R’ Hirsch continues: “We believe that the explanation, ‘for the exertion of them both’ implies that the term derech eretz as used here denotes, above all, the business and occupational activities carried out for purposes of earning a living. We are not told that the exertion of them both keeps away sin, but that it causes sin to be forgotten, that it keeps sinful thoughts from arising. By this, we believe, is meant that only a way of life devoted to the pursuit of study as well as of economic independence can take up our time to such a degree that there will be no unoccupied hours during which we could indulge in thoughts that are far from good and that could make us drift away from the path of goodness.” (The Hirsch Siddur p. 434)
R’ Chaim Yosef David Azulai z”l (the “Chida”; died 1806) writes that the mishnah’s primary concern is that a Torah scholar have a means to support his family. Thus, he writes, “Torah with derech eretz” can be accomplished through a so-called Yissachar/Zevulun relationship, whereby a Torah scholar and a businessman contract that the latter will support the former and receive a share of the reward for the scholar’s Torah study. (Petach Einayim)
R’ Menashe, the son for R’ Yosef ben Porat Ha’dayan, was born in Smorgon, Lithuania in 5527/1767 and died there in 5531/1831. (He was known as R’ Menashe “of Ailya” after his wife’s town.) His first teacher was his father, and he was quickly recognized as a child prodigy. It is reported that he knew the basic concepts of Choshen Mishpat/civil law by the age of seven or eight.
R’ Menashe developed a unique style of learning, which was reinforced once he began visiting the Vilna Gaon annually. In particular, he did not refrain from interpreting the gemara differently from the Rishonim/medieval commentaries (e.g., Rashi) when it seemed to him that their interpretations deviated from the peshat of the gemara.
Unlike the Vilna Gaon and most of his students, R’ Menashe refused to ostracize the chassidic movement. When he was asked why he did not follow his teacher’s (i.e., the Vilna Gaon’s) ruling, R’ Menashe reportedly said, “A judge must hear the arguments of both parties, and I have not yet heard the arguments of the chassidic movement.” Eventually, R’ Menashe paid a visit to R’ Shneur Zalman of Liadi (then living in Liozna), the founder of Chabad. Following this visit, R’ Menashe declared: “R’ Shneur Zalman is indeed a great gaon/sage, both in Torah and Kabbalah. Also in his practices and actions he is a perfect tzaddik, and through Chabad chassidut one can certainly achieve wisdom.”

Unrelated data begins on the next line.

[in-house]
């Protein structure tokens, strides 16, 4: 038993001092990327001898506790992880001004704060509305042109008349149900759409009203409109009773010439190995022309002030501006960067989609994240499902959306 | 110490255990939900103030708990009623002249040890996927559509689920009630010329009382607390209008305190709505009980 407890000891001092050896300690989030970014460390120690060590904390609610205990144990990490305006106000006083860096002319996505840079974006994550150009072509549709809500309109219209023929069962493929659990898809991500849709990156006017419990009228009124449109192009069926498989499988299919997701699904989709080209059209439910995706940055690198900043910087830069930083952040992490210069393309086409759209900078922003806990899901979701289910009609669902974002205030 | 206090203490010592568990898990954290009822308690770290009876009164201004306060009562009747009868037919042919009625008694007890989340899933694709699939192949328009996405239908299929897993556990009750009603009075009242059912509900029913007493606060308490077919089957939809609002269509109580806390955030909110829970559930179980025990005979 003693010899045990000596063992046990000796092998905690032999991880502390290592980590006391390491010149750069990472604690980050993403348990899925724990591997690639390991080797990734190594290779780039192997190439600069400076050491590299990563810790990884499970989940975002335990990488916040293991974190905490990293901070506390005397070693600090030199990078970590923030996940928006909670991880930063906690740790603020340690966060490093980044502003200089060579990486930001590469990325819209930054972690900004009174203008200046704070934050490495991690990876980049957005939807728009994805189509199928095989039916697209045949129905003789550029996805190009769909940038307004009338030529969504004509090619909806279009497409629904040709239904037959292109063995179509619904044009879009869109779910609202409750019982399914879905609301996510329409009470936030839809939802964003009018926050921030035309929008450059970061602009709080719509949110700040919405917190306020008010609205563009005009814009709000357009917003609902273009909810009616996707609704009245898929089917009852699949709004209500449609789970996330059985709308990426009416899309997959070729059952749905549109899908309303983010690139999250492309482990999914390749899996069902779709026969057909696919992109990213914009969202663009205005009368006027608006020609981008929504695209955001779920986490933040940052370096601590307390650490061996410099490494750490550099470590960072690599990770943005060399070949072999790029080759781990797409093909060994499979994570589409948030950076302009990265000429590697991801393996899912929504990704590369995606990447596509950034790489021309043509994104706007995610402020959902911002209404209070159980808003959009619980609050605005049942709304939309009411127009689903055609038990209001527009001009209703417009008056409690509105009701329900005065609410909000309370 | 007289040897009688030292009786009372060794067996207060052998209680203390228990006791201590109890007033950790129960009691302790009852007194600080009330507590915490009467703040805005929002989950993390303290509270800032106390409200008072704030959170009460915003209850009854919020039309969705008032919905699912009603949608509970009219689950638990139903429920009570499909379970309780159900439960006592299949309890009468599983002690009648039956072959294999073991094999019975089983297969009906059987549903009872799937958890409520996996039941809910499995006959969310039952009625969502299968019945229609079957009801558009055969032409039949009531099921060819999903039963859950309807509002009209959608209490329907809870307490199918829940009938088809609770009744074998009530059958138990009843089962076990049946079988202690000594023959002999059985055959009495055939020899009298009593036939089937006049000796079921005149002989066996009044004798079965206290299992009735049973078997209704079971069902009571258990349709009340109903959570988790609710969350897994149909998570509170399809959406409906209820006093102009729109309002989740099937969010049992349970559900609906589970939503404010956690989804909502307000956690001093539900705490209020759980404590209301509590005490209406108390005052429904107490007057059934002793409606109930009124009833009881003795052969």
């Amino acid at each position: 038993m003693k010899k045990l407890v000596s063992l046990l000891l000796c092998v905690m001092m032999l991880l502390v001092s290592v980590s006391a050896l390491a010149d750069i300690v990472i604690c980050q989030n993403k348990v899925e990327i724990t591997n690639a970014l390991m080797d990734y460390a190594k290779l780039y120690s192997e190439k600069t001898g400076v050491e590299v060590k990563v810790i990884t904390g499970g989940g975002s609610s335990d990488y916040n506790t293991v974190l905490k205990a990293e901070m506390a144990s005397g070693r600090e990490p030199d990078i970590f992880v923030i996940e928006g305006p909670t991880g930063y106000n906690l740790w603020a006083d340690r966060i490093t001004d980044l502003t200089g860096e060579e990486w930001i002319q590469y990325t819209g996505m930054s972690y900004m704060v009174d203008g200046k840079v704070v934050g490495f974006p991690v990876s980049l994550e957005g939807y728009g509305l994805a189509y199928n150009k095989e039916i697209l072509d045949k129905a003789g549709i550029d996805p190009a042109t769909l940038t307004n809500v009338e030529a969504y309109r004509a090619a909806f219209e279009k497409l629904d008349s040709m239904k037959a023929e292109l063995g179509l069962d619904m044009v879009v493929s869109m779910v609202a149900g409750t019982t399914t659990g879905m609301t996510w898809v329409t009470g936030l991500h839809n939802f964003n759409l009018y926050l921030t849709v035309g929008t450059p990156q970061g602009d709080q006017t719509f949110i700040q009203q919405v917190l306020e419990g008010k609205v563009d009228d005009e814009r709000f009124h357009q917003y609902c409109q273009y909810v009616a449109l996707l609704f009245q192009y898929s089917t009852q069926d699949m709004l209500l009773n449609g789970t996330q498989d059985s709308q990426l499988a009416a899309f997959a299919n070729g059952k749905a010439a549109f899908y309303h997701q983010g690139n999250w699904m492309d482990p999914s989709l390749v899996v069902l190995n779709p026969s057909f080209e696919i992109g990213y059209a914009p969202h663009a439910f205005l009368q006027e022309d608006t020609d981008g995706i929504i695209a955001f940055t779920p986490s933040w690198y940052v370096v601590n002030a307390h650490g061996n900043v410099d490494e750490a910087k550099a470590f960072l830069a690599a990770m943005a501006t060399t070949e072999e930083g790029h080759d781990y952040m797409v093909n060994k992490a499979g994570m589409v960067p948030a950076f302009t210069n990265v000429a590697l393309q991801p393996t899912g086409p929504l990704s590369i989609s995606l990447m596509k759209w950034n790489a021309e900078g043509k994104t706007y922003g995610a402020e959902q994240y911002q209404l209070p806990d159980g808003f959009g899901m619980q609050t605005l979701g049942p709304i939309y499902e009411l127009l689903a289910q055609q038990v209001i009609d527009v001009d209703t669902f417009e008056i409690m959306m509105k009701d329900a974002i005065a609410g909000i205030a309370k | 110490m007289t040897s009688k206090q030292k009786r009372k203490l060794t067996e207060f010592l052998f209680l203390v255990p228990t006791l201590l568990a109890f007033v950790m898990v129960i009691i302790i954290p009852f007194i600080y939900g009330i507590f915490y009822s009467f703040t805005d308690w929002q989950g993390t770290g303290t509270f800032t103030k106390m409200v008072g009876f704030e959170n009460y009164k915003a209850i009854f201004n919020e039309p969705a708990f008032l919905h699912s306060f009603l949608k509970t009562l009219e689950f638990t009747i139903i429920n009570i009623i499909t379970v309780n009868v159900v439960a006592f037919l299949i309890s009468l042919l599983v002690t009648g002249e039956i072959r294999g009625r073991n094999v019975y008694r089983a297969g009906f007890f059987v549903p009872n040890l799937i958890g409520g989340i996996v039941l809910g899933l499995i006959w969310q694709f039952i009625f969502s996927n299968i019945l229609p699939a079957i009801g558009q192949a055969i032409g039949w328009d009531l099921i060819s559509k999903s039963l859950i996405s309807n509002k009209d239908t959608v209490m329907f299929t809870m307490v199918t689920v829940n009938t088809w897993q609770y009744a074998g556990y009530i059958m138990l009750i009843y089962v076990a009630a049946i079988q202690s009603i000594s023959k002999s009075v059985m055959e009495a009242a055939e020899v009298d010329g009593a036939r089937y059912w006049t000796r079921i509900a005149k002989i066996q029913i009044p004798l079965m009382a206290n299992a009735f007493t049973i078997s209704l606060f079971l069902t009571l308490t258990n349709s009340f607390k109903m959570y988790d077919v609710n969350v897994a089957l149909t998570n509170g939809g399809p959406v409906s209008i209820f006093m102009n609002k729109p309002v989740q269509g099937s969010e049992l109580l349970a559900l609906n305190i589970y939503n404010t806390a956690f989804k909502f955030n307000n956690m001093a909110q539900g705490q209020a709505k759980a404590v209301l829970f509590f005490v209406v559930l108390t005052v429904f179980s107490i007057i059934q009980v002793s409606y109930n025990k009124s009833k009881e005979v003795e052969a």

A number of times, R’ Menashe himself was nearly ostracized because of his independent views, but his closest colleagues among the Vilna Gaon’s students came to his defense. Nevertheless, R’ Menashe’s ways made it difficult for him to hold down jobs, both in business and as a teacher. He was offered several rabbinic posts, but only near the end of his life did he accept a position, in Smorgon, his birthplace. He held that position for a year-and-a-half until he was forced out of it by the Russian government.
R’ Menashe published a number of works, of which the best known is Alfei Menashe. His first work, published in 1807, was Pesher Davar, a plea not to rush to condemn chassidut without investigating or understanding it. (Most of the copies of this work were promptly burnt.) In Pesher Davar, R’ Menashe calls for a meeting of Europe’s sages to work together on finding answers to questions of Emunah/faith, but he warns that it is difficult to dissuade even tzaddikim (and certainly ordinary people) from viewing their own long-held opinions as “Torah from Sinai.”
Notwithstanding the controversy that surrounded him in his own lifetime, later generations of sages praised R’ Menashe. R’ Chaim “Brisker” Soloveitchik (1853-1918) reportedly said that two students of the Vilna Gaon stood out in their greatness – R’ Chaim of Volozhin and R’ Menashe. R’ Chaim Ozer Grodzenski (the unofficial rabbi of Vilna; died 1940) wrote: “It is unnecessary [to give an approbation to someone publishing a work by R’ Menashe], for the name of the gaon R’ Menashe is known in the entire breadth of the diaspora as a mighty sage and an investigator [of matters] to their end.” (Sources: Gedolei Ha’dorot p. 512; Yeshurun: Ma’asaf Torani, Vol. V, p. 191)
Copyright © 2000 by Shlomo Katz and Project Genesis, Inc.